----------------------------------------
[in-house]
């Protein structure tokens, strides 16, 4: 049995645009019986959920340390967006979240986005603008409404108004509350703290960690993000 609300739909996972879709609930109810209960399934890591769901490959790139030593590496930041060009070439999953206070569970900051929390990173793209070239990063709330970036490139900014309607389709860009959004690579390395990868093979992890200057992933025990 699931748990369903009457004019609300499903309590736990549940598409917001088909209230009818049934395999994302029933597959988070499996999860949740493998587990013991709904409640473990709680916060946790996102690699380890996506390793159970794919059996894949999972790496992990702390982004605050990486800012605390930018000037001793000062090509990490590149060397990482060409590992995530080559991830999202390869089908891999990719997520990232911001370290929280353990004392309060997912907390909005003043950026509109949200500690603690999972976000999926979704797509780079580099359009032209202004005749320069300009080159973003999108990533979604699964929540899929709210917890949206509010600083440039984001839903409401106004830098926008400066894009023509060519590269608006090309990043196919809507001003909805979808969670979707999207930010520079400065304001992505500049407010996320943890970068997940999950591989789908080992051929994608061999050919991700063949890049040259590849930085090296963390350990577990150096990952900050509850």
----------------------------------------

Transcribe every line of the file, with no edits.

[in-house]
């Protein structure tokens, strides 16, 4: 049995645009019986959920340390967006979240986005603008409404108004509350703290960690993000 609300739909996972879709609930109810209960399934890591769901490959790139030593590496930041060009070439999953206070569970900051929390990173793209070239990063709330970036490139900014309607389709860009959004690579390395990868093979992890200057992933025990 699931748990369903009457004019609300499903309590736990549940598409917001088909209230009818049934395999994302029933597959988070499996999860949740493998587990013991709904409640473990709680916060946790996102690699380890996506390793159970794919059996894949999972790496992990702390982004605050990486800012605390930018000037001793000062090509990490590149060397990482060409590992995530080559991830999202390869089908891999990719997520990232911001370290929280353990004392309060997912907390909005003043950026509109949200500690603690999972976000999926979704797509780079580099359009032209202004005749320069300009080159973003999108990533979604699964929540899929709210917890949206509010600083440039984001839903409401106004830098926008400066894009023509060519590269608006090309990043196919809507001003909805979808969670979707999207930010520079400065304001992505500049407010996320943890970068997940999950591989789908080992051929994608061999050919991700063949890049040259590849930085090296963390350990577990150096990952900050509850």